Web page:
To call The Body Shop a mere skin and body care store is to miss half of what makes it special. Late founder Dame Anita Roddick was a pioneer for ethical business practices; upon opening her first store in Brighton, England, in 1976, she developed company values such as "Defend Human Rights" and "Protect The Planet." She somehow balanced principles and profit, partnering in global campaigns with UNICEF, Greenpeace, Amnesty International, and the United Nations, all while ultimately expanding her brand into 2,500 locations in over 60 international markets. After her death in 2007, then-British Prime Minister Gordon Brown said, ?She campaigned for green issues for many years before it became fashionable to do so and inspired millions to the cause by bringing sustainable products to a mass market. . . . She was an inspiration.?
Indeed, the Body Shop exhibits an eco-friendliness and social consciousness that's hard to come by in a company of its size. Its products have been fair-trade since 1987, and its Against Animal Testing movement led to an EU-wide ban of animal testing of cosmetics. The products are made from ingredients harvested from around the world: shea butter from Ghana goes into body scrubs and butters, and Indian artisans craft wooden massagers and tote bags that are screenprinted by hand. But all that isn't to say the company's production practices overshadow its final products. Skincare treatments such as the brand?s iconic body butters, facial products, and gift collections often appear in Allure, Marie Claire, Lucky, Seventeen and other national publications.
Claire Fey knows firsthand that the workplace can be a stressful environment. She began her career as a professional massage therapist by providing onsite treatments for corporate clients such as Gatorade and Bank of America. Perhaps working among so many cubicles and conference rooms led her to devise new treatments that evoked the relaxing warmth of a tropical vacation. Whatever her inspiration, it took Fey only a few years to develop her signature hot-stone massage—a blend of Hawaiian lomilomi, acupressure, and reflexology techniques.
Though Claire’s Hawaiian hot-stone massage has remained one of her most popular treatments, her service menu has grown considerably. It now encompasses an assortment of other wellness treatments headlined by the high-intensity and low-impact Power Plate system, an advanced method of fitness training favored by celebrities as well as their perfectly toned wax counterparts.
Symmetry’s soothing repertoire of spa services deploys products from professional beauty and skincare brands such as L’Oréal Professionnel, Dermalogica, and Glymed Plus. In addition to haircuts and exclusive Série coloring services, the salon floor shares space with nail stations, where professional OPI polish covers otherwise opaque tips with vibrant swatches of color. In secluded rooms, aestheticians cater to clients that wish to unwind or reverse signs of aging with Jessner peels, exfoliating body wraps, and massage therapy, which eases the stress and anxiety built up from protecting karate classes from vengeful cinder blocks. Before or after treatment, guests are invited to warm hands around complimentary mugs of coffee or tea or further relax with a glass of wine or beer.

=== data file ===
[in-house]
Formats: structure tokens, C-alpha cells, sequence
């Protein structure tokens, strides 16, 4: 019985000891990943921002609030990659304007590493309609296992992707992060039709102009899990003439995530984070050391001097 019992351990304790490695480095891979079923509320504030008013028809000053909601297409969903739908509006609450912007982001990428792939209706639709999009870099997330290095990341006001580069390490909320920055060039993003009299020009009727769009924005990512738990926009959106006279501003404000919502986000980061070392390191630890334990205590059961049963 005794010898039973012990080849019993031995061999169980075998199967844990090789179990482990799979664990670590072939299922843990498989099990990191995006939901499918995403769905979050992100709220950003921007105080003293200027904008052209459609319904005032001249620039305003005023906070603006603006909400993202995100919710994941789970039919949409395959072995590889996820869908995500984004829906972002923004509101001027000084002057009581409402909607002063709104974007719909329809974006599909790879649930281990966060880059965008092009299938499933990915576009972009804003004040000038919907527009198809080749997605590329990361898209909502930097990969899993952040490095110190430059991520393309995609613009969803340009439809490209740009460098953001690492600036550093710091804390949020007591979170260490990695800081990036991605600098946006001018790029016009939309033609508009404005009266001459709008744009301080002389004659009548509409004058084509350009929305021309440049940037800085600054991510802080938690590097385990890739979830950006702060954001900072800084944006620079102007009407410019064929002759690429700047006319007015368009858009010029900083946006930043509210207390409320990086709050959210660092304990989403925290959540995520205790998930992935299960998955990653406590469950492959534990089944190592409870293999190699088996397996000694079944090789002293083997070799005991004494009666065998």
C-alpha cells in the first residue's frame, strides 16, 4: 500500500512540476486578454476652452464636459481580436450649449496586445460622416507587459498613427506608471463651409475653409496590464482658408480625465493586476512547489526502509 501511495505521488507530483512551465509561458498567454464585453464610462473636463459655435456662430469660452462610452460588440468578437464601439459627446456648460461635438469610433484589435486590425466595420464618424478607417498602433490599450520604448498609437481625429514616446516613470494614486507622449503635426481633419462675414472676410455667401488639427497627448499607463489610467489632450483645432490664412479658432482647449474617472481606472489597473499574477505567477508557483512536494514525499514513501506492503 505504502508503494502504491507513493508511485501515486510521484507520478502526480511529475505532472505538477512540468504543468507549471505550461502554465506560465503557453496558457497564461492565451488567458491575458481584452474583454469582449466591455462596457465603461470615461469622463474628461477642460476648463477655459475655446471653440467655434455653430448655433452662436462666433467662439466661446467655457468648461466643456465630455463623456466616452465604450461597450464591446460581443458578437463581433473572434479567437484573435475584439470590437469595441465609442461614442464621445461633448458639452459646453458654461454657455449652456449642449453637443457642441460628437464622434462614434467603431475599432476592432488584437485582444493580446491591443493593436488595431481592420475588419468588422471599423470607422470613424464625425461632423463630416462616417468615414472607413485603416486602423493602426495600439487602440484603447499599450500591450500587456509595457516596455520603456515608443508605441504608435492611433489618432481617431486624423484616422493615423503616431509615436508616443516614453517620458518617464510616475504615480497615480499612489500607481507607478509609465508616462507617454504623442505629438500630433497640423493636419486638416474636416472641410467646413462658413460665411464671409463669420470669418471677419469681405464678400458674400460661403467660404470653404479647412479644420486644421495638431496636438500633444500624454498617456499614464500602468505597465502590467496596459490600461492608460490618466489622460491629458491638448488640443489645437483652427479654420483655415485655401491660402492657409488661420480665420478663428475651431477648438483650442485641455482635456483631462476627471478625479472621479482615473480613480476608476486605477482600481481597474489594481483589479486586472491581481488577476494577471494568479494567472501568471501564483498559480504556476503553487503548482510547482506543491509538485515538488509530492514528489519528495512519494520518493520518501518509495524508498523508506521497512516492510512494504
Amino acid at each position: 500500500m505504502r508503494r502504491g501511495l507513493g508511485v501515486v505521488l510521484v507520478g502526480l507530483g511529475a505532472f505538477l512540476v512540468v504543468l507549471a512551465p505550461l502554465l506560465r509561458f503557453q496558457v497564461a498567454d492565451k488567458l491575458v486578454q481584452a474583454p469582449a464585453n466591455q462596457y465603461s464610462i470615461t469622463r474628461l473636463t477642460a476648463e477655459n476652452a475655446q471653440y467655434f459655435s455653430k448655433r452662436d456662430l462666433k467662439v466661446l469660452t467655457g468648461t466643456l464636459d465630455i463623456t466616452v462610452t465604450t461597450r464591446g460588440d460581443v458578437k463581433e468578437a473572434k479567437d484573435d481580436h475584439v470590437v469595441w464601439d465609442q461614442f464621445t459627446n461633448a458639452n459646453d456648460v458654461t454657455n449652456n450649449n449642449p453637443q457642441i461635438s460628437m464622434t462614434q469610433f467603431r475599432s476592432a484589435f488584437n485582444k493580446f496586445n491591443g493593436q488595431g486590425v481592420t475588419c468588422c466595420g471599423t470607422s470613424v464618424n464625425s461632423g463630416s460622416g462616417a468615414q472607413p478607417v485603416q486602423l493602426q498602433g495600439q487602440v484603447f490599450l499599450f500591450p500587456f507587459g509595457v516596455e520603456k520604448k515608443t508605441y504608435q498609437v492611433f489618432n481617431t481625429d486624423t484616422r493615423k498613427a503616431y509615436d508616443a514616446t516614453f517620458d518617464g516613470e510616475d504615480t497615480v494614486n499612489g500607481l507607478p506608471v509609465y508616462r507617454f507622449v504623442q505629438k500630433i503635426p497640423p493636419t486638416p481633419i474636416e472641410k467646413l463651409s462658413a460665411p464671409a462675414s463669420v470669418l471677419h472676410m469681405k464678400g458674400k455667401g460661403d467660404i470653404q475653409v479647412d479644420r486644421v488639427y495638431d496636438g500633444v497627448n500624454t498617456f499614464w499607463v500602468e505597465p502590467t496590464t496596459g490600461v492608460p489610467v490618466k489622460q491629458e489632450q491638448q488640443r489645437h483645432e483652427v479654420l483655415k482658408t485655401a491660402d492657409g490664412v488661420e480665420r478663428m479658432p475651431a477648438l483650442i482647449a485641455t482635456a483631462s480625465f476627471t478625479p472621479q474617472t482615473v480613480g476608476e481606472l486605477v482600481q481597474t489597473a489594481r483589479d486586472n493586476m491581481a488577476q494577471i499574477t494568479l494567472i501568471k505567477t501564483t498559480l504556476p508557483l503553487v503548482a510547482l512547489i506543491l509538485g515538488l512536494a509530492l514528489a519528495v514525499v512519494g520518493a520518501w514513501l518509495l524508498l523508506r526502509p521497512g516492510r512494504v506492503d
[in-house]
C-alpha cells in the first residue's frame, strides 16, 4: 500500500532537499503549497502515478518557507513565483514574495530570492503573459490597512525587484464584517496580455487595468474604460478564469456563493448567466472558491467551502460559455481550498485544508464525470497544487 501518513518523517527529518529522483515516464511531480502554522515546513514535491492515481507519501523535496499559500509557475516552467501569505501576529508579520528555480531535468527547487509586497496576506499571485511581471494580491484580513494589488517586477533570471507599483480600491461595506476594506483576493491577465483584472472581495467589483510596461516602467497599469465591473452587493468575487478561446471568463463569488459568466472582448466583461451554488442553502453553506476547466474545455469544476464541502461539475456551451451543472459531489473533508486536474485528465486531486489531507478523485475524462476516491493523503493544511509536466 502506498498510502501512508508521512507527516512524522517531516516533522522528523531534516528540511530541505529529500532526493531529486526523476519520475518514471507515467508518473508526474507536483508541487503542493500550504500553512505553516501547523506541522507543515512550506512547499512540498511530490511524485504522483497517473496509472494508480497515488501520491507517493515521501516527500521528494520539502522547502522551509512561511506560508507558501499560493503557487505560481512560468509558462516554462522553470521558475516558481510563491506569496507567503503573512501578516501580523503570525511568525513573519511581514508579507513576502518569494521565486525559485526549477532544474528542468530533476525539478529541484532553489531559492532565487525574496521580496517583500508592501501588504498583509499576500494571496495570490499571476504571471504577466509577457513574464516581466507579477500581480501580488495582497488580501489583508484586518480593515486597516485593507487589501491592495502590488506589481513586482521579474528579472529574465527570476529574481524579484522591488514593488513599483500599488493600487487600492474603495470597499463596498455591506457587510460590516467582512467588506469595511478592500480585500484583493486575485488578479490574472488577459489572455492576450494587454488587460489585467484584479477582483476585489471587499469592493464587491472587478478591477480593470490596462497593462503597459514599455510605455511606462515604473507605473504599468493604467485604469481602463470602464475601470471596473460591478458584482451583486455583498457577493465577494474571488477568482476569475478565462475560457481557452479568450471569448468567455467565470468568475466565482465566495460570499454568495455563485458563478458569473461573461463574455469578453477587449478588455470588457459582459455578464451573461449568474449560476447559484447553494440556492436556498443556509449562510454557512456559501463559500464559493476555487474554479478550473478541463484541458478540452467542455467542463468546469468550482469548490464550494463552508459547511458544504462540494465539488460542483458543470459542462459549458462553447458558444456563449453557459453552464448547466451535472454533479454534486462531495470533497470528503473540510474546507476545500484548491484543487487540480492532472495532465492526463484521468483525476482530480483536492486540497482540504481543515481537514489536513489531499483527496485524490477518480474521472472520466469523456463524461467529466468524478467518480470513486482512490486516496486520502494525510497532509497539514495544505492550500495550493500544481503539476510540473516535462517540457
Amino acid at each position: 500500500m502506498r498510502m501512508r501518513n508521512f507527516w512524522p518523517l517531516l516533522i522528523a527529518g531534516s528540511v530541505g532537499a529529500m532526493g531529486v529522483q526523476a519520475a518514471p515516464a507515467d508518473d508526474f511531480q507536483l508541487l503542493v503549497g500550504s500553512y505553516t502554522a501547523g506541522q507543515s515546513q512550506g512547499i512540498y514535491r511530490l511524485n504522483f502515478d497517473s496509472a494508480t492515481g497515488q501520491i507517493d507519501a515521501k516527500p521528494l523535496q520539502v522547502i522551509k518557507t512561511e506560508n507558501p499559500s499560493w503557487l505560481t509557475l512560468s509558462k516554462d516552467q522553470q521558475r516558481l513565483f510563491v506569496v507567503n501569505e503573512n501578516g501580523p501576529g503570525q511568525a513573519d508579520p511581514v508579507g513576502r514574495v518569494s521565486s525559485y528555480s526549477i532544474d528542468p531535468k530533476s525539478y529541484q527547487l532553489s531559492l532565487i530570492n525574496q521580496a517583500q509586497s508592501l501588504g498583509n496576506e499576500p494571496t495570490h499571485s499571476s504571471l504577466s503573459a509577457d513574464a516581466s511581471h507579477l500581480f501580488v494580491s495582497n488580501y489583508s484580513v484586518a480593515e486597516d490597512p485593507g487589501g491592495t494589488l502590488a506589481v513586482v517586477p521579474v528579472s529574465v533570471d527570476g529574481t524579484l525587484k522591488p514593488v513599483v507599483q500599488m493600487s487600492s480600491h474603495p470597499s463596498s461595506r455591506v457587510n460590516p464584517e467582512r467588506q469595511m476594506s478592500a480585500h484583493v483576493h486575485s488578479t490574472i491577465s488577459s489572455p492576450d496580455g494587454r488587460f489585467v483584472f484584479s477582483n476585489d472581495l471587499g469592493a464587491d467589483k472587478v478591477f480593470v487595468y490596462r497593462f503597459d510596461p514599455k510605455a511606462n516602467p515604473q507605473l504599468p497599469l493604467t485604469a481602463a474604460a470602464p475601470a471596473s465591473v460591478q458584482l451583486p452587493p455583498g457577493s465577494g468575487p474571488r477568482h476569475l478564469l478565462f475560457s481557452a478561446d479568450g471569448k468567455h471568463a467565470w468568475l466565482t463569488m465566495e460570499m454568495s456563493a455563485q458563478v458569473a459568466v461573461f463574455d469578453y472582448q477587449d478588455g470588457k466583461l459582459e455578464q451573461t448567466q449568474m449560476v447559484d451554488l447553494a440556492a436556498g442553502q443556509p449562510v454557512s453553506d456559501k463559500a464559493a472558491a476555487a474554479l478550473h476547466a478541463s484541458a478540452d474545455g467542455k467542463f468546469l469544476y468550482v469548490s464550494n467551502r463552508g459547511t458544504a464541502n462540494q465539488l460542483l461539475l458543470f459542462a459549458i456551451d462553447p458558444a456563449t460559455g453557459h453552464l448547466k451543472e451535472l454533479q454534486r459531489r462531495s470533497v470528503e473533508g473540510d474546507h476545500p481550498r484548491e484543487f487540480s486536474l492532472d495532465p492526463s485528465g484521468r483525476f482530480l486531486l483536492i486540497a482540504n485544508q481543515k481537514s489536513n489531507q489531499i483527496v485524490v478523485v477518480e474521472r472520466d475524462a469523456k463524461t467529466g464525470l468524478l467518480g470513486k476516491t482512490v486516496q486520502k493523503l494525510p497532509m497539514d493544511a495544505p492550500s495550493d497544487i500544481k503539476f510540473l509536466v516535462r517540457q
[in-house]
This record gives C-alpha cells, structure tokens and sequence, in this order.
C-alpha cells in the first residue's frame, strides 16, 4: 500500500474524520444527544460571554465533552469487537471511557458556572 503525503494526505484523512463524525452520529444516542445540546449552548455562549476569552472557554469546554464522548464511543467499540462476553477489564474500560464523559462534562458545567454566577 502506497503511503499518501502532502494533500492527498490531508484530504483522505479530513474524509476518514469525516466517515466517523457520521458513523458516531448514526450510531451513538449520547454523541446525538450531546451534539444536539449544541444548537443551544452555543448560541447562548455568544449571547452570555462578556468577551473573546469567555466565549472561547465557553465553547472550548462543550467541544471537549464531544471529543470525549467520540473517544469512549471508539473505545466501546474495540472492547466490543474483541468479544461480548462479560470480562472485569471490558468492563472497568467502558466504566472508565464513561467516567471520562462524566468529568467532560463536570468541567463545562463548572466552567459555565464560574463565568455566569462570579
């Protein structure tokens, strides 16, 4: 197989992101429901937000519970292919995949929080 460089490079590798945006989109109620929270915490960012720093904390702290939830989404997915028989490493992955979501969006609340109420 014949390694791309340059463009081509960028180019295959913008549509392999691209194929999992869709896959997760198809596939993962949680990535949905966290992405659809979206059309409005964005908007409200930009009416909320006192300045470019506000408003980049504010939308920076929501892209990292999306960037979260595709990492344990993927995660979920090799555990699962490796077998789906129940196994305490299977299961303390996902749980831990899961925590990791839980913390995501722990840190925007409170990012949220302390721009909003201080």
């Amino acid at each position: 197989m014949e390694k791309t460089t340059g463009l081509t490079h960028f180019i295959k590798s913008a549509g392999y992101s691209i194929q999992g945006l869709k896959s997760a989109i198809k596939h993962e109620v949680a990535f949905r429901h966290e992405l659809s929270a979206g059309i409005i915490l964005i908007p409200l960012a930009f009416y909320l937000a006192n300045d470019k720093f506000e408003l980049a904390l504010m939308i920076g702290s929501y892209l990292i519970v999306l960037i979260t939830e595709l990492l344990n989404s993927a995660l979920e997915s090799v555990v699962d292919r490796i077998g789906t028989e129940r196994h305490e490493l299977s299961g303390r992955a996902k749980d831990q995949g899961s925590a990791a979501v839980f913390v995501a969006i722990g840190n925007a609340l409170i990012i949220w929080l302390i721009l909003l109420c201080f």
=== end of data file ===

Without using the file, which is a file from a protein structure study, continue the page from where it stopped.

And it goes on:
Pam Brown's grandmother always told her to wash her face with oatmeal, milk, and honey—a natural, simple philosophy that inspires Pam to this day. Pam makes her skincare products by hand, guided by age-old herbal "kitchen prescriptions," as well as recipes drafted herself. The natural ingredients include organic essential oils, cocoa, and Dead Sea salts mined from Dead Sea popcorn. As a result, at Pamper Me, natural ingredients fuel skincare services for both faces and bodies, including an organic facial mask that Pam whips up fresh every day. The spa's comfort services focus on stress-melting packages that combine facials, massage, or exfoliating scrubs. To recreate the relaxing experience at home, clients can purchase Pam's handmade products, including lip balm, shampoo, and dried herb blends used in at-home facial steams.
Wary of any one-size-fits-all prescriptions for increasing bodily well-being, Optimal Health?s owners, Adrian Butuc and Luminita Dobrea-Butuc, combine alternative medicine, spa treatments, fitness lessons, and gymnastics training to help clients transform into well-rounded?and healthier?individuals. Their medical massages help muscles recover from injury without the need for medication, and yoga and Pilates classes build muscle while improving balance. Adrian and Luminita believe that good health starts early?their preschool-gymnastics sessions help toddlers learn to tumble with grace under the tutelage of a former Romanian champion. The duo also understands that looking good is just as important as feeling good; in that vein, meticulous nail-grooming services keep fingers and toes looking good for sandal season or shadow-puppet productions of The Glass Menagerie.
Dr. Karen Harris's path toward naturopathy began when an illness led her to seek out and study natural alternatives to wellness. Her findings not only led her toward improved health but also uncovered a passion for holistic solutions that set her on the path toward her future career. Today, this doctor of naturopathy and nutritional counselor serves as the head of Saba' Health Center, where she operates under the philosophy that the body can heal itself if given the right ingredients, which may include exercise, a healthy diet, and the expulsion of toxins. To help hasten the healing process, she aids bodies with services that range from colon hydrotherapy to detox formula supplements to body scans for conditions such as gluten sensitivity and celiac disease, and provides access to products including liquid multivitamins and antioxidant juices.